Week 5: Write a history of your emotion, part 3
Hopefully, you have been busy in the past week, exploring your thoughts during negative emotions, in order to discover your cognitive distortions and your core beliefs. Getting to read your own mind may have been one of the most subtle tasks on this part of your journey, and it may take some time to get it right.
If you need more support in this, get some useful tips and some more guiding worksheet materials in the BrainPerpetuum Homework Workbook Week 4.
Now you have come to the final part of gathering the key elements to write the history of your emotion.
Have in mind that today's element may be emotionally challenging - we will be dealing with some sensitive memories of your past experiences associated with your core beliefs.
Getting to know the roots of your distorted thinking about yourself, others, the world, and the future is important since some "voices of the past" may still be ongoing in your mind, fueling your negative beliefs. For example, your father's voice that only weak men show their feelings publicly. Or your peers telling you you don't belong to your peer group. Or an image of your mother always being afraid of everything and engaging in avoidance behaviors in order to cope with the fear, sending you a message that life is full of uncontrollable uncertainties.
If you feel that confronting the memories may be stressful for you at this time, we suggest that you skip the Part A of today's post, for now, practice the last week's tasks some more, and then go to the Part B of the post. This means that you will be writing the history map of your emotion with the elements that you already have, leaving space for the origins of your negative core beliefs to fill in later, when you are more ready to confront them.
If there are some very distressing negative memories from your past, contact your mental health provider since it's better to deal with them with one-on-one live support from a mental health professional.
If you are, on the other hand, enthusiastic to explore your past experiences and get to know how your core beliefs were shaped, continue to the Part A of this post.
The child is the father of the man
Growing up is a complex task. Your young brain is like a sponge, absorbing the stimuli around it, and then using them as instructions to wire itself in a unique way.
Right from birth and on, the young mind seeks to find comfort and to learn to interpret the surrounding world, throughout the "platforms" of the relationships with other people.
The first platform is the relationship with your parents or other primary caregivers. Then there are other family members, peers, teachers, or other significant figures of your childhood. Later, there are partners, friends, colleagues, and others. All of these relationships send your mind important messages to learn about yourself, yourself in the eyes of others, and yourself in the context of events - producing core beliefs.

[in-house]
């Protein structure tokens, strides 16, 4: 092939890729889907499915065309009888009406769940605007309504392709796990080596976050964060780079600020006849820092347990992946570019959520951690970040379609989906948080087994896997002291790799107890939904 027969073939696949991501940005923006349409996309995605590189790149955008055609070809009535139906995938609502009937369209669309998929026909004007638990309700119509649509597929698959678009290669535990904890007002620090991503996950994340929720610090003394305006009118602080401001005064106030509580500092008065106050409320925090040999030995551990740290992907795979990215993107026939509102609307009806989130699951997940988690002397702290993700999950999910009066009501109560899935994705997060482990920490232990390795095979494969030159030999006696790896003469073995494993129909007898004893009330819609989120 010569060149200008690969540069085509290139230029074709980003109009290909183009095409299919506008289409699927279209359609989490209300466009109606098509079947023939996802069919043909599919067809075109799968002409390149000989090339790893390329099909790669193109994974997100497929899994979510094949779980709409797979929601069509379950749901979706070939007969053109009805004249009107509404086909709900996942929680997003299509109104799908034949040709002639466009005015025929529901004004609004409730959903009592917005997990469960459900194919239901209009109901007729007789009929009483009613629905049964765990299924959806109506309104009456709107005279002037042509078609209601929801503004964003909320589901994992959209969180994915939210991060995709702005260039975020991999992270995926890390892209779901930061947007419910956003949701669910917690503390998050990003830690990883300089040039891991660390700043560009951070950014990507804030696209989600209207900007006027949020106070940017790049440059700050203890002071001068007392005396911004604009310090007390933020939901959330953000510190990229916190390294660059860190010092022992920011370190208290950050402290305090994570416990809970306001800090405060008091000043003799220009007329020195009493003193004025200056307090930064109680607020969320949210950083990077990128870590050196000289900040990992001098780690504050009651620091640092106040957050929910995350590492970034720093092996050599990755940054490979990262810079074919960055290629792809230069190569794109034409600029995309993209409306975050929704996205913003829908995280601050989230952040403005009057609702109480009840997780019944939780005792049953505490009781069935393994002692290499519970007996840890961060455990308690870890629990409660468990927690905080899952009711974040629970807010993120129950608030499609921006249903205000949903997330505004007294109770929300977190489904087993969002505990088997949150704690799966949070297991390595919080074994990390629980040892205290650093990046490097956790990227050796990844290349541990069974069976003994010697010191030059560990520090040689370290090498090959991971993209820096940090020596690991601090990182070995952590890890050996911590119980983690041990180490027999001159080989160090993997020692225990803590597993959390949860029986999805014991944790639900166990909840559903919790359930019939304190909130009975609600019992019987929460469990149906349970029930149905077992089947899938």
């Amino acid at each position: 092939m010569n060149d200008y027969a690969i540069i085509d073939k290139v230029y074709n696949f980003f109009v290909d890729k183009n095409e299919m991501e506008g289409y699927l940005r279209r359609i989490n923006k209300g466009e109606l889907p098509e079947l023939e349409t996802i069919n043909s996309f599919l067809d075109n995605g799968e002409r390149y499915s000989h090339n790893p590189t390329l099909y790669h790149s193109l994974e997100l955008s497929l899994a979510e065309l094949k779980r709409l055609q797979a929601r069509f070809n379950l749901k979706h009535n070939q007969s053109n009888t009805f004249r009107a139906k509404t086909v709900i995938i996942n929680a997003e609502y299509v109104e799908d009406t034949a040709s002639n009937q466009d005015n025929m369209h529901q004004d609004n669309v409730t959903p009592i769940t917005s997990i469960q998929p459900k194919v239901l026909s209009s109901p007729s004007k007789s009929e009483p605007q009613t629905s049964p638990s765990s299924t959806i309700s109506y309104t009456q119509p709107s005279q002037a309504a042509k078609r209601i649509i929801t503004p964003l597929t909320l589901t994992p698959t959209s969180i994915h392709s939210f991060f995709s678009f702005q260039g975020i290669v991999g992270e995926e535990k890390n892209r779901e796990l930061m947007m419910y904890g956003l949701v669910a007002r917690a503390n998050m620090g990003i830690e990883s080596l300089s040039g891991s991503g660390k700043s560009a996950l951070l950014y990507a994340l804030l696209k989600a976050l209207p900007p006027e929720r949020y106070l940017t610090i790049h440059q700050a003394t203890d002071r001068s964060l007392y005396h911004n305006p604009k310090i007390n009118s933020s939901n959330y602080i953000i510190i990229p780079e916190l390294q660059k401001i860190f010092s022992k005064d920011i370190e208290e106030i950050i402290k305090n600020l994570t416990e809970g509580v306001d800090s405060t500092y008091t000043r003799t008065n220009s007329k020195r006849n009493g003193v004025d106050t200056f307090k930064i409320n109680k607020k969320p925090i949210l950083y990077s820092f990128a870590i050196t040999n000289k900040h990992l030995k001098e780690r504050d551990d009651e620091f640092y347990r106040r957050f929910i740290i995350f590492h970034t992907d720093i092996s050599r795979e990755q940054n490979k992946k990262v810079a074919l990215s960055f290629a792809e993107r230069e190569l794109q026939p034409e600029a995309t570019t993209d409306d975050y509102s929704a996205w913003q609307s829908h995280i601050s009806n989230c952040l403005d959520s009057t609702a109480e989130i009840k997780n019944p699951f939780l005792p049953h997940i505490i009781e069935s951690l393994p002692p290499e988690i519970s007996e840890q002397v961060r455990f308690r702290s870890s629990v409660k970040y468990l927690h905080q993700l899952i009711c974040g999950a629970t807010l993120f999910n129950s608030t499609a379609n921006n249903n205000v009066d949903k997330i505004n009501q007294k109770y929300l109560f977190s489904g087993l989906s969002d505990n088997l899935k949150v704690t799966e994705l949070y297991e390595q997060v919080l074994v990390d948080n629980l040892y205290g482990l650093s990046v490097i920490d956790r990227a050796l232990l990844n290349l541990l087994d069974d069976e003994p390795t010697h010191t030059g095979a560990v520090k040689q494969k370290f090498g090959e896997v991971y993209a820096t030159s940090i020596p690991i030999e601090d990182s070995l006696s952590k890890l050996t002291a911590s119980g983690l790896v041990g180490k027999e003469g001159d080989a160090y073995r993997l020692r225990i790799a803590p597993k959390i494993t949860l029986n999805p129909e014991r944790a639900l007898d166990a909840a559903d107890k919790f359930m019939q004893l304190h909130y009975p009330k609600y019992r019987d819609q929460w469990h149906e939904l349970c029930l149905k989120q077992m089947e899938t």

Most of the core beliefs are formed in early life. The primary caregivers are the ones we rely on to fulfill our needs and protect us. Therefore, they are someone we trust unconditionally and look up to as role models. These first relationship experiences are setting the ground for how we will be seeing ourselves and ourselves in the eyes of others, in the future. No wonder that the messages we get in these relationships get so engraved in our minds. The child is the father of the man - as wisely said by William Wordsworth (1802).
Unfortunately, the messages and experiences in early relationships can sometimes be negative. And when they are frequently negative - they shape the core beliefs in a negative way.
And then the relationships with other people get into the picture and reinforce or modify these patterns of perceiving ourselves, and ourselves in the context of others. So even when you are an adult, specifically stressful experiences can also affect your deep beliefs about yourself, others, the world, the future.
Now, your history of relationships with other people and powerful events may be very rich. In order to get control over unhealthy emotions, you need to target the most relevant ones for shaping your negative beliefs and keeping them alive even today. You need to track down the memories of the voices and images coming from these relationships.